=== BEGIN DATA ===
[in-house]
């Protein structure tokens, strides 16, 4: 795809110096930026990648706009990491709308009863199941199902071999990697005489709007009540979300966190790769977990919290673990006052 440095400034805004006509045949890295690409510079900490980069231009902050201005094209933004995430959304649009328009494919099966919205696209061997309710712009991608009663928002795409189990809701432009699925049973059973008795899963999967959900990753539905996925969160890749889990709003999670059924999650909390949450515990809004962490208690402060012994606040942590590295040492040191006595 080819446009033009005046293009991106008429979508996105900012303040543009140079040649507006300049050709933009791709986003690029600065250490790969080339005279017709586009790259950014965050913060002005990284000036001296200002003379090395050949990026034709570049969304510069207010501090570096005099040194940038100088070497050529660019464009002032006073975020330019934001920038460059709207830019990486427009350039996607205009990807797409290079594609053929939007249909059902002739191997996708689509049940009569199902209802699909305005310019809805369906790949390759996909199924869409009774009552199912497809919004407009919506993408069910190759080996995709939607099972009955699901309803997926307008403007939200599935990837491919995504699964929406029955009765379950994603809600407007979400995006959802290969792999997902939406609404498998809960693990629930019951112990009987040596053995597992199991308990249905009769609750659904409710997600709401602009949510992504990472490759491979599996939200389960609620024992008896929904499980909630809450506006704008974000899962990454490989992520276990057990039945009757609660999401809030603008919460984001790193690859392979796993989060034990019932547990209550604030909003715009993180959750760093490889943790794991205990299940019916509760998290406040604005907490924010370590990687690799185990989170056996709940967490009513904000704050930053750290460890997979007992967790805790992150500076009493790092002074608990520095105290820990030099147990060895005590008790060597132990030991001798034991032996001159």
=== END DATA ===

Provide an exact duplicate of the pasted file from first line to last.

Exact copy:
[in-house]
């Protein structure tokens, strides 16, 4: 795809110096930026990648706009990491709308009863199941199902071999990697005489709007009540979300966190790769977990919290673990006052 440095400034805004006509045949890295690409510079900490980069231009902050201005094209933004995430959304649009328009494919099966919205696209061997309710712009991608009663928002795409189990809701432009699925049973059973008795899963999967959900990753539905996925969160890749889990709003999670059924999650909390949450515990809004962490208690402060012994606040942590590295040492040191006595 080819446009033009005046293009991106008429979508996105900012303040543009140079040649507006300049050709933009791709986003690029600065250490790969080339005279017709586009790259950014965050913060002005990284000036001296200002003379090395050949990026034709570049969304510069207010501090570096005099040194940038100088070497050529660019464009002032006073975020330019934001920038460059709207830019990486427009350039996607205009990807797409290079594609053929939007249909059902002739191997996708689509049940009569199902209802699909305005310019809805369906790949390759996909199924869409009774009552199912497809919004407009919506993408069910190759080996995709939607099972009955699901309803997926307008403007939200599935990837491919995504699964929406029955009765379950994603809600407007979400995006959802290969792999997902939406609404498998809960693990629930019951112990009987040596053995597992199991308990249905009769609750659904409710997600709401602009949510992504990472490759491979599996939200389960609620024992008896929904499980909630809450506006704008974000899962990454490989992520276990057990039945009757609660999401809030603008919460984001790193690859392979796993989060034990019932547990209550604030909003715009993180959750760093490889943790794991205990299940019916509760998290406040604005907490924010370590990687690799185990989170056996709940967490009513904000704050930053750290460890997979007992967790805790992150500076009493790092002074608990520095105290820990030099147990060895005590008790060597132990030991001798034991032996001159």